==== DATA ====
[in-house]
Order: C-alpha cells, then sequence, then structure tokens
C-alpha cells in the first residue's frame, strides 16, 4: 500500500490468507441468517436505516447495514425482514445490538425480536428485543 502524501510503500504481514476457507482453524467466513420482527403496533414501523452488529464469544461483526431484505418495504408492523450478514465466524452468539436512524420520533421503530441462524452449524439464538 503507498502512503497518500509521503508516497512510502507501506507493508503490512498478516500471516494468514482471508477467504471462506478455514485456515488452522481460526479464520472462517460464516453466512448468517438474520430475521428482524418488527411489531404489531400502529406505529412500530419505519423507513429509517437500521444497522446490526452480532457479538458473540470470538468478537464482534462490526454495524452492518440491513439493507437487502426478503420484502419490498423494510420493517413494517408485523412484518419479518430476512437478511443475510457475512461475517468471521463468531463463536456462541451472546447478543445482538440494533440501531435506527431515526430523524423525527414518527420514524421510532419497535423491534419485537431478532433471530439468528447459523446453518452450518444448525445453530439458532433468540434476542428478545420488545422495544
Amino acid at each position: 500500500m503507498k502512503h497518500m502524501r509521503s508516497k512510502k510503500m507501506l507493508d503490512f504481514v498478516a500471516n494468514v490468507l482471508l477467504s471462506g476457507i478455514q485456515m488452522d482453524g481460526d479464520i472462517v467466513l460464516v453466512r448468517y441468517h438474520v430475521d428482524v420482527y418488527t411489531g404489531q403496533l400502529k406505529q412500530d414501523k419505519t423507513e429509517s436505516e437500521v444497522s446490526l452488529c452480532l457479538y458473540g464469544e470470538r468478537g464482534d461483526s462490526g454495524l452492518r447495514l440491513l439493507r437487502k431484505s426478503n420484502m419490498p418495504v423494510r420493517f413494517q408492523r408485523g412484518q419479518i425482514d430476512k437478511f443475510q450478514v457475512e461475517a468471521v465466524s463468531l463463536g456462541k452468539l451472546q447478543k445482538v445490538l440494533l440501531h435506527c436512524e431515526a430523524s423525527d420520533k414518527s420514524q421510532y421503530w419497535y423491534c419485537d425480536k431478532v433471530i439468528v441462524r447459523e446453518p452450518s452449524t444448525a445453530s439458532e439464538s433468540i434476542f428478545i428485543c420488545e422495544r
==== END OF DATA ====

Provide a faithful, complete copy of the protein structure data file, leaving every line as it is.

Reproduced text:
[in-house]
Order: C-alpha cells, then sequence, then structure tokens
C-alpha cells in the first residue's frame, strides 16, 4: 500500500490468507441468517436505516447495514425482514445490538425480536428485543 502524501510503500504481514476457507482453524467466513420482527403496533414501523452488529464469544461483526431484505418495504408492523450478514465466524452468539436512524420520533421503530441462524452449524439464538 503507498502512503497518500509521503508516497512510502507501506507493508503490512498478516500471516494468514482471508477467504471462506478455514485456515488452522481460526479464520472462517460464516453466512448468517438474520430475521428482524418488527411489531404489531400502529406505529412500530419505519423507513429509517437500521444497522446490526452480532457479538458473540470470538468478537464482534462490526454495524452492518440491513439493507437487502426478503420484502419490498423494510420493517413494517408485523412484518419479518430476512437478511443475510457475512461475517468471521463468531463463536456462541451472546447478543445482538440494533440501531435506527431515526430523524423525527414518527420514524421510532419497535423491534419485537431478532433471530439468528447459523446453518452450518444448525445453530439458532433468540434476542428478545420488545422495544
Amino acid at each position: 500500500m503507498k502512503h497518500m502524501r509521503s508516497k512510502k510503500m507501506l507493508d503490512f504481514v498478516a500471516n494468514v490468507l482471508l477467504s471462506g476457507i478455514q485456515m488452522d482453524g481460526d479464520i472462517v467466513l460464516v453466512r448468517y441468517h438474520v430475521d428482524v420482527y418488527t411489531g404489531q403496533l400502529k406505529q412500530d414501523k419505519t423507513e429509517s436505516e437500521v444497522s446490526l452488529c452480532l457479538y458473540g464469544e470470538r468478537g464482534d461483526s462490526g454495524l452492518r447495514l440491513l439493507r437487502k431484505s426478503n420484502m419490498p418495504v423494510r420493517f413494517q408492523r408485523g412484518q419479518i425482514d430476512k437478511f443475510q450478514v457475512e461475517a468471521v465466524s463468531l463463536g456462541k452468539l451472546q447478543k445482538v445490538l440494533l440501531h435506527c436512524e431515526a430523524s423525527d420520533k414518527s420514524q421510532y421503530w419497535y423491534c419485537d425480536k431478532v433471530i439468528v441462524r447459523e446453518p452450518s452449524t444448525a445453530s439458532e439464538s433468540i434476542f428478545i428485543c420488545e422495544r